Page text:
A 17-year-old 47 kg male was admitted for an elective inguinal hernia repair. He had a past history of allergic rhinitis (no nasal polyps) and severe chronic asthma. Although he had been admitted to the intensive care unit three times previously, there had been no emergency presentations/admissions for 10 months. His asthma was well controlled with inhaled corticosteroids. The patient had no known allergies to any food or medications.

During a pre-operative consultation, the use of non-steroidal anti-inflammatory drugs (NSAIDs) for analgesia was discussed. The patient had no known prior exposure to NSAIDs or aspirin.

Surgery progressed unremarkably and postoperatively the patient was given one oral dose of 500 mg ibuprofen. Within 15 minutes he became distressed and complained of feeling 'tight' in the chest. Eight puffs of inhaled salbutamol via spacer were given immediately but the patient's respiratory symptoms continued to worsen over the next hour. He required high dependency care with nine doses of nebulised salbutamol and three doses of intravenous salbutamol, in conjunction with intravenous steroids (two doses of 8 mg dexamethasone six hourly).The patient recovered within six hours of the ibuprofen dose and was discharged home the following day after a dose of oral prednisolone (50 mg).



Aspirin-induced asthma is a distinct clinical syndrome. It is a recognised condition in adults1,2 but is considered rare in children.2 There are no tests to identify this syndrome in patients with asthma and the diagnosis is usually established only by observations or by direct re-challenge with aspirin.2 Cross-sensitivity with other NSAIDs is possible as the syndrome is thought to be related to the inhibition of cyclo-oxygenase enzymes.1,2 A history of rhinitis is also consistent with the syndrome.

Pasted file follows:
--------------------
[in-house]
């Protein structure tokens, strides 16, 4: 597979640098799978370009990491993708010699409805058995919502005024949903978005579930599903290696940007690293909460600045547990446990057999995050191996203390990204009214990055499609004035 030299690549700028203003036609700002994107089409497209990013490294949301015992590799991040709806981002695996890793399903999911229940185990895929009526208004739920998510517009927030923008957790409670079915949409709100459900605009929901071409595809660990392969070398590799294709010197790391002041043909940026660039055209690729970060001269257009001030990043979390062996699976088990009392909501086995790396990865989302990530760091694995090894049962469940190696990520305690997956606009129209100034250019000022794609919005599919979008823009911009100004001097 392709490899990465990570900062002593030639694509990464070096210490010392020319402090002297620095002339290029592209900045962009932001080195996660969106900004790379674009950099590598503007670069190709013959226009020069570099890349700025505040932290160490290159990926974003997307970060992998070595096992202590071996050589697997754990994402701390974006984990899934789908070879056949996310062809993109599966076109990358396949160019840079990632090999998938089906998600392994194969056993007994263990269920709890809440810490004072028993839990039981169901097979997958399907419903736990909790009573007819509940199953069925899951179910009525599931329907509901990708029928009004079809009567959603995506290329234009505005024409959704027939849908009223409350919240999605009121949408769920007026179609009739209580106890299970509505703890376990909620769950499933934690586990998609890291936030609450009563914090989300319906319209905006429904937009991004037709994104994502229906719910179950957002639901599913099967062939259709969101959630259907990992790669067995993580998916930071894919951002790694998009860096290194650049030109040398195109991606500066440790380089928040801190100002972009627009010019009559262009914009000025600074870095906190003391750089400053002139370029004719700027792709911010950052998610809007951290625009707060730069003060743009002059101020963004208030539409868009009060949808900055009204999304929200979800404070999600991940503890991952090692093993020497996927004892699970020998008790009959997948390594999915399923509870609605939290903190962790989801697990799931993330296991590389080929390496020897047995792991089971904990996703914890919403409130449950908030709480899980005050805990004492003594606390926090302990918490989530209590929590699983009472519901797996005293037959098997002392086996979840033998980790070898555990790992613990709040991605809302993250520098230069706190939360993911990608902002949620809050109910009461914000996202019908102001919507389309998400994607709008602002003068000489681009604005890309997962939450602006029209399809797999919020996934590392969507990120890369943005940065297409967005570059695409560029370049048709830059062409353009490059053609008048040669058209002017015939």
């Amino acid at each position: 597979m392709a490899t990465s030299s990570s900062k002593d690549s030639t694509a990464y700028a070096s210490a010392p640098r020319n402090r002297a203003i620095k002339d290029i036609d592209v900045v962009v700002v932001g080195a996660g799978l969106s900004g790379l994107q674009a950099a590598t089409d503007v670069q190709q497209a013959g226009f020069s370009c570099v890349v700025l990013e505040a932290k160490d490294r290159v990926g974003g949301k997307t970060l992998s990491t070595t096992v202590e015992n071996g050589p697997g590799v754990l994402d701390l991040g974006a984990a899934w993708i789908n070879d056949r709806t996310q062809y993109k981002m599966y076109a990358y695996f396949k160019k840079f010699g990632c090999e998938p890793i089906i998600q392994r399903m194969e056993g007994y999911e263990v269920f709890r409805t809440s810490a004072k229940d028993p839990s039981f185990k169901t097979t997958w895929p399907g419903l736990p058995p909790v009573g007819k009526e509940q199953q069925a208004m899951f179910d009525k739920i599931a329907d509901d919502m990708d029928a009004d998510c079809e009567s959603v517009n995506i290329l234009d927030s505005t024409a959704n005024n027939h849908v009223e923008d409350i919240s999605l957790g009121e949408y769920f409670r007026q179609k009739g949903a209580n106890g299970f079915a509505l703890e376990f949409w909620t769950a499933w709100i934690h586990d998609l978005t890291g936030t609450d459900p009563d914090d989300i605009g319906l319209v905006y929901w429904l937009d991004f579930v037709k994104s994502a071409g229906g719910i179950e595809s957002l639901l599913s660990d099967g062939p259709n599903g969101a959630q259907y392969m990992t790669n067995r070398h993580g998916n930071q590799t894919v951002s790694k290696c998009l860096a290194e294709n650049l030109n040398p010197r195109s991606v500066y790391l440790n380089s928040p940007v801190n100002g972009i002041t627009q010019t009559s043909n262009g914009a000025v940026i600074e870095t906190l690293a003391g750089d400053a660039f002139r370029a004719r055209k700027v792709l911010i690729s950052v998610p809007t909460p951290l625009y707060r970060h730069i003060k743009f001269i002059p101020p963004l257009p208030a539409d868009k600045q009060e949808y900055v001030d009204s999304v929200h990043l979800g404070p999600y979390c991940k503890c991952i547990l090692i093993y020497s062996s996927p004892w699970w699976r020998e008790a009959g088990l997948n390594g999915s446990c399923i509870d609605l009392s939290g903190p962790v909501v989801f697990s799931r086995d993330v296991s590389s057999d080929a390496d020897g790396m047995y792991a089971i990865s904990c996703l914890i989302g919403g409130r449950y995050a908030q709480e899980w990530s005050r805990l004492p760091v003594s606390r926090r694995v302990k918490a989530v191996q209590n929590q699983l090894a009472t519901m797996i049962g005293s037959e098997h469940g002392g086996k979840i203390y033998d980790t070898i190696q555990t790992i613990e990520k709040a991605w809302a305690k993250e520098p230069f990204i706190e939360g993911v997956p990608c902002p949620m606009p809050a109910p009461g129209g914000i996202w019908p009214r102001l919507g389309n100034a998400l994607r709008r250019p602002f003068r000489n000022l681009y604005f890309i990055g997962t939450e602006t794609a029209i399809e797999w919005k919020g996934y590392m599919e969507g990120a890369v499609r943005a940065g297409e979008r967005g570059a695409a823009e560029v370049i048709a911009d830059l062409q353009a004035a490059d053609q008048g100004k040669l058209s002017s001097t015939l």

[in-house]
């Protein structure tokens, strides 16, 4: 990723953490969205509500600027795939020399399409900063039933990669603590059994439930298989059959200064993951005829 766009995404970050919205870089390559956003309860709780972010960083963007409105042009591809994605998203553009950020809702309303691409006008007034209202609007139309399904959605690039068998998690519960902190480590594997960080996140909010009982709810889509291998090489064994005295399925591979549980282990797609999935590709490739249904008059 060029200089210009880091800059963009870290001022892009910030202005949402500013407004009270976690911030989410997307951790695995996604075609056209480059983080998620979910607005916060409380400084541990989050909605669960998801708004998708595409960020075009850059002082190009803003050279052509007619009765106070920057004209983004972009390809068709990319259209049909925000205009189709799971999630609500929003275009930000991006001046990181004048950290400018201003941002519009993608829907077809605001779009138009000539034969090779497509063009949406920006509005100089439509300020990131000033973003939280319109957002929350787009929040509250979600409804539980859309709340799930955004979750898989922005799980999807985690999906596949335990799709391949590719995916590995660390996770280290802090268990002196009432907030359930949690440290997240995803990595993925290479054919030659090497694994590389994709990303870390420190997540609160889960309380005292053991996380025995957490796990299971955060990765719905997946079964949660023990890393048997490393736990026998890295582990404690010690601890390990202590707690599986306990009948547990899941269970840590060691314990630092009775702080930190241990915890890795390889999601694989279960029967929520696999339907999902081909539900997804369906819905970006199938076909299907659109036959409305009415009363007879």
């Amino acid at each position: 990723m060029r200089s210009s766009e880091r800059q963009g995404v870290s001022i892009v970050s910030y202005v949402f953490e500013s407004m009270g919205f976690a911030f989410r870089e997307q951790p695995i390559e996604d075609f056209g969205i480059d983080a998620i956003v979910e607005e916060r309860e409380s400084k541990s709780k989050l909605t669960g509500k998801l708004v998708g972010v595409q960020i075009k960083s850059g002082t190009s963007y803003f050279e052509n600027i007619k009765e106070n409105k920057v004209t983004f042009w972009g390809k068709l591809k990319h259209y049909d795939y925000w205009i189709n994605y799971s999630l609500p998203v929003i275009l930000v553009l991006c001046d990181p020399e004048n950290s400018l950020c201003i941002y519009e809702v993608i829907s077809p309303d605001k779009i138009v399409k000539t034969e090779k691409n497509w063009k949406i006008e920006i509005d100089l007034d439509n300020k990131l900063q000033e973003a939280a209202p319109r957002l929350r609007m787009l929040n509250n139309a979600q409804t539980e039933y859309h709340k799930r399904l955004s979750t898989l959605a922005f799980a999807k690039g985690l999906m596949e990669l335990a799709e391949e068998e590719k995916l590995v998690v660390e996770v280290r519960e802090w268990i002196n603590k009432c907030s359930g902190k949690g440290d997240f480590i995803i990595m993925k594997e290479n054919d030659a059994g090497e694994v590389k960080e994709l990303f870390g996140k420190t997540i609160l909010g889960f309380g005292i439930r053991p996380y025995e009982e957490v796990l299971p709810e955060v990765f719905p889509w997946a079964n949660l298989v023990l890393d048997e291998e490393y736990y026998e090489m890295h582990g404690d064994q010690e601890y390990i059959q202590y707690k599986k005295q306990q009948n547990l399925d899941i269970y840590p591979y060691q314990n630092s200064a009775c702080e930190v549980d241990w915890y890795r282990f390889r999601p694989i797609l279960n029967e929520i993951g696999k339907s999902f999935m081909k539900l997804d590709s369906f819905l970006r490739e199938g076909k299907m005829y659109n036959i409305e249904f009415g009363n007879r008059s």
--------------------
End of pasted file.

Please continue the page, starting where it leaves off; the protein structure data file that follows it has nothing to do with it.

Our patient's asthma exacerbation was probably due to ibuprofen as the reaction occurred within 15 minutes of ingestion, symptoms peaked at 45 minutes and there were no symptoms during anaesthesia or in the immediate post-anaesthesia recovery period.



It is important to ask patients with asthma, or their parents, about all non-prescription medications as many people will not associate asthma with the use of aspirin or other NSAIDs, or be aware of the risk of taking these medications. Patients who are aspirin sensitive or at risk can be counselled about the risk of asthma exacerbation and the appropriate selection of analgesics. This advice becomes even more important with the recent relaxation of the scheduling of NSAIDs, increasing their availability without prescriptions.

Editor's note:

The Adverse Drug Reactions Advisory Committee has received three other reports of similar adverse reactions to ibuprofen in children.


Sally P. S.Yeung

Drug Information/ ClinicalTrials Pharmacist, Pharmacy Department, Alfred Health, Melbourne

Greta M. Palmer

Consultant, Department of Anaesthesia and Pain Management, Royal Children's Hospital, Melbourne